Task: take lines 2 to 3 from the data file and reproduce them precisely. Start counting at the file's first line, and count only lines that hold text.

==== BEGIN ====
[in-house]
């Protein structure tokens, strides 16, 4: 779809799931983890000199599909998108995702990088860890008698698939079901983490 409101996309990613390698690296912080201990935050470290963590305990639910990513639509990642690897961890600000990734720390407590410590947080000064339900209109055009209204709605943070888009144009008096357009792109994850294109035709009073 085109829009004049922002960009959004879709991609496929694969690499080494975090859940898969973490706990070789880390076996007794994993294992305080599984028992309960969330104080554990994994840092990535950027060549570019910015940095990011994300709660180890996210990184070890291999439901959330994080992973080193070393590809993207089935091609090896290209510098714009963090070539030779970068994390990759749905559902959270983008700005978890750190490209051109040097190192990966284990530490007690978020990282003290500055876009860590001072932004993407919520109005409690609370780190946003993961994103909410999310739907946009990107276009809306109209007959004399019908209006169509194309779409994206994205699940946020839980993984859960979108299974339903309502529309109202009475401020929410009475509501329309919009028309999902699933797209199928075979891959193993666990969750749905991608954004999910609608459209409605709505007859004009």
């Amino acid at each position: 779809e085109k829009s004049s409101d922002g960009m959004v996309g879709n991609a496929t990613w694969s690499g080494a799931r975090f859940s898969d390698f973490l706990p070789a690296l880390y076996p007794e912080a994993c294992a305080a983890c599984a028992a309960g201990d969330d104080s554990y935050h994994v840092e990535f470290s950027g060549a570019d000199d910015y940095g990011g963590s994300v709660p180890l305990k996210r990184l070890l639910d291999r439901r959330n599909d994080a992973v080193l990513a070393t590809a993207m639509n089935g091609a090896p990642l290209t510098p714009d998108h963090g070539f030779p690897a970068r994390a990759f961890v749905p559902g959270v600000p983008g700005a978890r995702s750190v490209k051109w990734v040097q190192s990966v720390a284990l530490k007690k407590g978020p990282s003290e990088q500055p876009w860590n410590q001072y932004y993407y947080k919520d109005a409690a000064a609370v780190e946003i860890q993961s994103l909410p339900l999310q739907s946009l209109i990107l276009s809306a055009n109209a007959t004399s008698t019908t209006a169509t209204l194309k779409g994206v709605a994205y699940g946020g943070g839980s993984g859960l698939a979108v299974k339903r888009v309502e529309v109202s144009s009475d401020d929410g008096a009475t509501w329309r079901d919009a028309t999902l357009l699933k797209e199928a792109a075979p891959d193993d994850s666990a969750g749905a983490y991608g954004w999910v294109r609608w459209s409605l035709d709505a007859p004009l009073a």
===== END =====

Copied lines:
């Protein structure tokens, strides 16, 4: 779809799931983890000199599909998108995702990088860890008698698939079901983490 409101996309990613390698690296912080201990935050470290963590305990639910990513639509990642690897961890600000990734720390407590410590947080000064339900209109055009209204709605943070888009144009008096357009792109994850294109035709009073 085109829009004049922002960009959004879709991609496929694969690499080494975090859940898969973490706990070789880390076996007794994993294992305080599984028992309960969330104080554990994994840092990535950027060549570019910015940095990011994300709660180890996210990184070890291999439901959330994080992973080193070393590809993207089935091609090896290209510098714009963090070539030779970068994390990759749905559902959270983008700005978890750190490209051109040097190192990966284990530490007690978020990282003290500055876009860590001072932004993407919520109005409690609370780190946003993961994103909410999310739907946009990107276009809306109209007959004399019908209006169509194309779409994206994205699940946020839980993984859960979108299974339903309502529309109202009475401020929410009475509501329309919009028309999902699933797209199928075979891959193993666990969750749905991608954004999910609608459209409605709505007859004009």
């Amino acid at each position: 779809e085109k829009s004049s409101d922002g960009m959004v996309g879709n991609a496929t990613w694969s690499g080494a799931r975090f859940s898969d390698f973490l706990p070789a690296l880390y076996p007794e912080a994993c294992a305080a983890c599984a028992a309960g201990d969330d104080s554990y935050h994994v840092e990535f470290s950027g060549a570019d000199d910015y940095g990011g963590s994300v709660p180890l305990k996210r990184l070890l639910d291999r439901r959330n599909d994080a992973v080193l990513a070393t590809a993207m639509n089935g091609a090896p990642l290209t510098p714009d998108h963090g070539f030779p690897a970068r994390a990759f961890v749905p559902g959270v600000p983008g700005a978890r995702s750190v490209k051109w990734v040097q190192s990966v720390a284990l530490k007690k407590g978020p990282s003290e990088q500055p876009w860590n410590q001072y932004y993407y947080k919520d109005a409690a000064a609370v780190e946003i860890q993961s994103l909410p339900l999310q739907s946009l209109i990107l276009s809306a055009n109209a007959t004399s008698t019908t209006a169509t209204l194309k779409g994206v709605a994205y699940g946020g943070g839980s993984g859960l698939a979108v299974k339903r888009v309502e529309v109202s144009s009475d401020d929410g008096a009475t509501w329309r079901d919009a028309t999902l357009l699933k797209e199928a792109a075979p891959d193993d994850s666990a969750g749905a983490y991608g954004w999910v294109r609608w459209s409605l035709d709505a007859p004009l009073a």